What is the most emotionally charged scene, for yourself and for the cast?
For myself, it’s “bare,” the final song between Peter and Jason. They’re just putting themselves completely out there. Jason’s finally coming to realize too late that he knows what he wants, and Peter can’t hide anymore. They just both have such passion in the song, in the lyrics themselves, and in the way that they're sung. It just brings me to tears.
When we come together as a cast, we all kind of get more emotional in the final number, “No Voice.” We start off in sorrow, and all of our roles that we feel in it, and it moves on to one voice, one love, one light, to have that feeling of hope. That’s what we’re trying to end with, to send people away with: despite all of this, there is hope. There is hope for the future. There is hope for tomorrow, and it’s up to us. So that’s a very powerful number when we all come together.
From what I understand, you were unsure about the show in the beginning. How has that progressed to how you feel about the play now?
Initially, I was cast as the role of Jason. Before I auditioned, I had not actually looked at the content of the show. I knew that it dealt with homosexuality, and I knew that Jason was one of the homosexual men in the show, but I wasn’t familiar with the show itself. So after I was cast as the lead role, I did a little bit more looking into it and I watched some YouTube videos. I kind of cherry picked various songs, which was a mistake because honestly the show has to be taken as a whole, and not just as individual songs. But I did that and I listened to songs like “You and I,” and I just didn’t think that I could handle it.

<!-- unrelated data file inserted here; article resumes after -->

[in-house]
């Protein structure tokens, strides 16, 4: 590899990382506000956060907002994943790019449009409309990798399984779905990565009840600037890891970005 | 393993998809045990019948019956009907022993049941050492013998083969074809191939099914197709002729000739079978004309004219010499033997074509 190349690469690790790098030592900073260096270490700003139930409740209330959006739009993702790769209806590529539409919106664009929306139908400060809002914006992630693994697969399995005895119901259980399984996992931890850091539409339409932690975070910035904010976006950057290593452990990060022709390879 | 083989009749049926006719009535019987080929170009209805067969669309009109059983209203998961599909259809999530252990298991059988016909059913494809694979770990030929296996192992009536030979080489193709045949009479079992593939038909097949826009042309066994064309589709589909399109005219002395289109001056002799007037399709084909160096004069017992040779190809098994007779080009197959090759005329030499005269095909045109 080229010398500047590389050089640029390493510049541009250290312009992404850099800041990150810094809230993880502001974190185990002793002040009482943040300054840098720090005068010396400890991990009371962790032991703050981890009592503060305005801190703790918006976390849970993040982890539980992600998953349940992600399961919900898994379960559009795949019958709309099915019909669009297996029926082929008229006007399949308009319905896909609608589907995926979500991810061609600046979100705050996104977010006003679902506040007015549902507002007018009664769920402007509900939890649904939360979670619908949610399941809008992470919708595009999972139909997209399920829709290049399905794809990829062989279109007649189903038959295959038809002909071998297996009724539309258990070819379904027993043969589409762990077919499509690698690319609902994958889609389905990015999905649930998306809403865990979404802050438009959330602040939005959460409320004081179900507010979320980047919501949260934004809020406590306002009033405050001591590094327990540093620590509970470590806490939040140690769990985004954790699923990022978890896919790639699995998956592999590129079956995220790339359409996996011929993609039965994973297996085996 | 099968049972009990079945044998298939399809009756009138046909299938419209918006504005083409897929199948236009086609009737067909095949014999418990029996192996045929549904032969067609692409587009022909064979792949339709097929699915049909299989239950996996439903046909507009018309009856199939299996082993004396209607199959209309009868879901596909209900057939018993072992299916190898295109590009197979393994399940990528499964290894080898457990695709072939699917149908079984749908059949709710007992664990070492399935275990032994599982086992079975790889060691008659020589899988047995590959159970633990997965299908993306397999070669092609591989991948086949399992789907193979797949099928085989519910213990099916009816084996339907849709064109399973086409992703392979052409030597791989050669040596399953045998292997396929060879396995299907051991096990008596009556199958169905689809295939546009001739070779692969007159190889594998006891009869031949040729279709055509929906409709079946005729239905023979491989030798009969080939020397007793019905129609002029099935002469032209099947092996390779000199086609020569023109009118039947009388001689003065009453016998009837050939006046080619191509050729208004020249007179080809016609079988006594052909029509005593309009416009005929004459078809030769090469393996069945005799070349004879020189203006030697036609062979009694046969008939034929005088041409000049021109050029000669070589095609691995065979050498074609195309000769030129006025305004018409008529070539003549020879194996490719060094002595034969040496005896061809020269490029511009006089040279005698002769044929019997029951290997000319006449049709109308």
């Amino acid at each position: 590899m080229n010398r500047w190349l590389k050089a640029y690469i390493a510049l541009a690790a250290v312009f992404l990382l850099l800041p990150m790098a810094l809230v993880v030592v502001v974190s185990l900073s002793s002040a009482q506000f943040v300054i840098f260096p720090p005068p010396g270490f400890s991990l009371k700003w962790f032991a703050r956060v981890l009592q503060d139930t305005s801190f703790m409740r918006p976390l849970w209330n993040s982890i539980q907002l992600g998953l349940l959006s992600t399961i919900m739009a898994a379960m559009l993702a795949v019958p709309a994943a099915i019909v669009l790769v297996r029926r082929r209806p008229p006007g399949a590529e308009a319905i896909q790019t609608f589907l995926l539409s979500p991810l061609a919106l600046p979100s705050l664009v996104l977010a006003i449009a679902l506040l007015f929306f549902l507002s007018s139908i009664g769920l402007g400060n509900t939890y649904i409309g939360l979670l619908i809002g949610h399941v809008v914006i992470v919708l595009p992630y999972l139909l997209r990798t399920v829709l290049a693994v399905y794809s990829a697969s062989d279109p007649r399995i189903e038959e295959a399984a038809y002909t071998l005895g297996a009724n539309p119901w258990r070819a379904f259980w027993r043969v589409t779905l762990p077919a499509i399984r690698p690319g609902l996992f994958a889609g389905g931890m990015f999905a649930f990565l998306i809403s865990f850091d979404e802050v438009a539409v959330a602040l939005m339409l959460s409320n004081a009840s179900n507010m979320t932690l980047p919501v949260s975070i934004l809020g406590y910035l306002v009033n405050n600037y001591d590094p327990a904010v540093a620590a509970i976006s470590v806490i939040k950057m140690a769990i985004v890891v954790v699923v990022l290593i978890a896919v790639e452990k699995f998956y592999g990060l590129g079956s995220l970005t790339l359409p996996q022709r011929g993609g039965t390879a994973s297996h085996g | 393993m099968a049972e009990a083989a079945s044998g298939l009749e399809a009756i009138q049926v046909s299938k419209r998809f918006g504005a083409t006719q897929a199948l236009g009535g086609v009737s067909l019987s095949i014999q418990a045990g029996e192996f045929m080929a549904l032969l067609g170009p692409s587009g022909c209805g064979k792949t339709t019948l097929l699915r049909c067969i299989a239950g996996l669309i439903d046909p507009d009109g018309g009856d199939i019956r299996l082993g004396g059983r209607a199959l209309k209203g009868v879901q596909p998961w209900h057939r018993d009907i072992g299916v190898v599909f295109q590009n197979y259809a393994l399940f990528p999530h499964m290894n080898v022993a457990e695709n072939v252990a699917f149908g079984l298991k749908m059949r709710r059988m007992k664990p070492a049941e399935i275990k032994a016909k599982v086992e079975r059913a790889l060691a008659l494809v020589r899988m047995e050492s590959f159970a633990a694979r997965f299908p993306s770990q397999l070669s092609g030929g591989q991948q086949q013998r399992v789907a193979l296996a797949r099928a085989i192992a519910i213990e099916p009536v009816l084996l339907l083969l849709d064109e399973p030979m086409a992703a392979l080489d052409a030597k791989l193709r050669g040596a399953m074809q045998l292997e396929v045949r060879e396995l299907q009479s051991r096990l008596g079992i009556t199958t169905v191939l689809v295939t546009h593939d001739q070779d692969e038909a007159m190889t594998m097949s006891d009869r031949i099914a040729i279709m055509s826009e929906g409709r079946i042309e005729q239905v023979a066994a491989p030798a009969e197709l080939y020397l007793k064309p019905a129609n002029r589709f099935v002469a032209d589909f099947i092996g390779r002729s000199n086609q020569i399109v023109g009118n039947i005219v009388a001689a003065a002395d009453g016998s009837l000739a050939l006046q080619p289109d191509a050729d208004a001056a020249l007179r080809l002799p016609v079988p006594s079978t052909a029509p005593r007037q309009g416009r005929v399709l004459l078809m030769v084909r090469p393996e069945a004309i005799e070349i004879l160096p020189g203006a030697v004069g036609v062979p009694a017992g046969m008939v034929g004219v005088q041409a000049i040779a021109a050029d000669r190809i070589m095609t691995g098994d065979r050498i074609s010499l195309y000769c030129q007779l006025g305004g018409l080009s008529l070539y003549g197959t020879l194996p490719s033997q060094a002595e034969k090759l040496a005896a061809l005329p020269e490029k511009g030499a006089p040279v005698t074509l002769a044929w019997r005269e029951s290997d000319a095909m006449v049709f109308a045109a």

So I actually pulled out of that part altogether. Only through being coerced by the director, Gina, and by other cast members to come back in, I took the lesser role of Matt, which I am very thankful for. Over the course of the play, in performing the songs and in getting to know the people of the show, everything started to make sense. I became more comfortable with the concept of the show dealing with homosexuality, and it became more about the story itself. It became more about the message, and all the discomfort just melted away to the point that I know any of us could have played any of those roles to get the message across.
Looking back on your choice to not accept the role of Jason, would you do anything differently?
Yes. With the knowledge I have now, I would definitely accept the role of Jason. I do feel that Matt is a good character for me, but I understand Jason’s struggle of dealing with the external and internal personalities that he’s trying to uphold. The passion in his songs are things that I’ve felt, so I find myself longing to sing those songs in order to share that with people.
Why should someone go see the play?
It is a fun and energetic show, and it is also a very passionate and powerful show. Coming from somebody who was initially hesitant about the show and about being in it, I would understand their hesitation to see the show if I were in their situation. But honestly, being in this show has made me realize so much about myself and has made me grow so much emotionally, in my self-confidence, and in my acceptance of others. They should come for the message to be open to yourself and to others, and to support the University of Dayton Theatre Program.
The musical, ‘bare,’ will continue March 21-23 at 8 p.m. in Kennedy Union’s Boll Theatre on the University of Dayton campus. General admission tickets are $12; $7 for UD faculty/staff/students. Tickets can be purchased at the door or in advance through Kennedy Union Box Office, 937-229-2545.
NOTE: This play contains adult content and language and is not recommended for children.
Lauren Glass is a senior at the University of Dayton, where she is studying journalism. Currently working as a social media assistant for ArtStreet, she enjoys music, writing, and photography.